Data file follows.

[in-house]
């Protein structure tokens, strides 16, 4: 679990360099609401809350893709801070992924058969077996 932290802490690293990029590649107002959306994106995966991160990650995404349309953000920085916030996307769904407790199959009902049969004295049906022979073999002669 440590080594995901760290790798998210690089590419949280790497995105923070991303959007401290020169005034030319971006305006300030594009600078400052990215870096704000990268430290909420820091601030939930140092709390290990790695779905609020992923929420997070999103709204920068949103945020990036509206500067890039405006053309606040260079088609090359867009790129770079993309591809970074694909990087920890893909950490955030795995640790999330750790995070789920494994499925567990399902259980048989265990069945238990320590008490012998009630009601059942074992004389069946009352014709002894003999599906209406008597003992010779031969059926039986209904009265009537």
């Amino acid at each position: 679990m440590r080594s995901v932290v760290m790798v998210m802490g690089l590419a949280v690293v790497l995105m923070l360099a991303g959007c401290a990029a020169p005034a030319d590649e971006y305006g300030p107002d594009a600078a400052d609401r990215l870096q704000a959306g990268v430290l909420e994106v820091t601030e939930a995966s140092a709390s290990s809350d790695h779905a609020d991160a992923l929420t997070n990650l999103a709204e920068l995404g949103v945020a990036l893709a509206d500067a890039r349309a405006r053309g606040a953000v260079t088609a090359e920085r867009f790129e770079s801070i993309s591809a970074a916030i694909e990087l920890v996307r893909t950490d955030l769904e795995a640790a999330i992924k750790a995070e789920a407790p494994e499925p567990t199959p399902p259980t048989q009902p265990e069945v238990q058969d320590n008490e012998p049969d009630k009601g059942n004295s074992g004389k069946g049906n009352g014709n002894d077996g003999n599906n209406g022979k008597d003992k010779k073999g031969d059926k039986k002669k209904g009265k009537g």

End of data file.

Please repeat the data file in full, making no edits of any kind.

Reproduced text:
[in-house]
């Protein structure tokens, strides 16, 4: 679990360099609401809350893709801070992924058969077996 932290802490690293990029590649107002959306994106995966991160990650995404349309953000920085916030996307769904407790199959009902049969004295049906022979073999002669 440590080594995901760290790798998210690089590419949280790497995105923070991303959007401290020169005034030319971006305006300030594009600078400052990215870096704000990268430290909420820091601030939930140092709390290990790695779905609020992923929420997070999103709204920068949103945020990036509206500067890039405006053309606040260079088609090359867009790129770079993309591809970074694909990087920890893909950490955030795995640790999330750790995070789920494994499925567990399902259980048989265990069945238990320590008490012998009630009601059942074992004389069946009352014709002894003999599906209406008597003992010779031969059926039986209904009265009537």
């Amino acid at each position: 679990m440590r080594s995901v932290v760290m790798v998210m802490g690089l590419a949280v690293v790497l995105m923070l360099a991303g959007c401290a990029a020169p005034a030319d590649e971006y305006g300030p107002d594009a600078a400052d609401r990215l870096q704000a959306g990268v430290l909420e994106v820091t601030e939930a995966s140092a709390s290990s809350d790695h779905a609020d991160a992923l929420t997070n990650l999103a709204e920068l995404g949103v945020a990036l893709a509206d500067a890039r349309a405006r053309g606040a953000v260079t088609a090359e920085r867009f790129e770079s801070i993309s591809a970074a916030i694909e990087l920890v996307r893909t950490d955030l769904e795995a640790a999330i992924k750790a995070e789920a407790p494994e499925p567990t199959p399902p259980t048989q009902p265990e069945v238990q058969d320590n008490e012998p049969d009630k009601g059942n004295s074992g004389k069946g049906n009352g014709n002894d077996g003999n599906n209406g022979k008597d003992k010779k073999g031969d059926k039986k002669k209904g009265k009537g």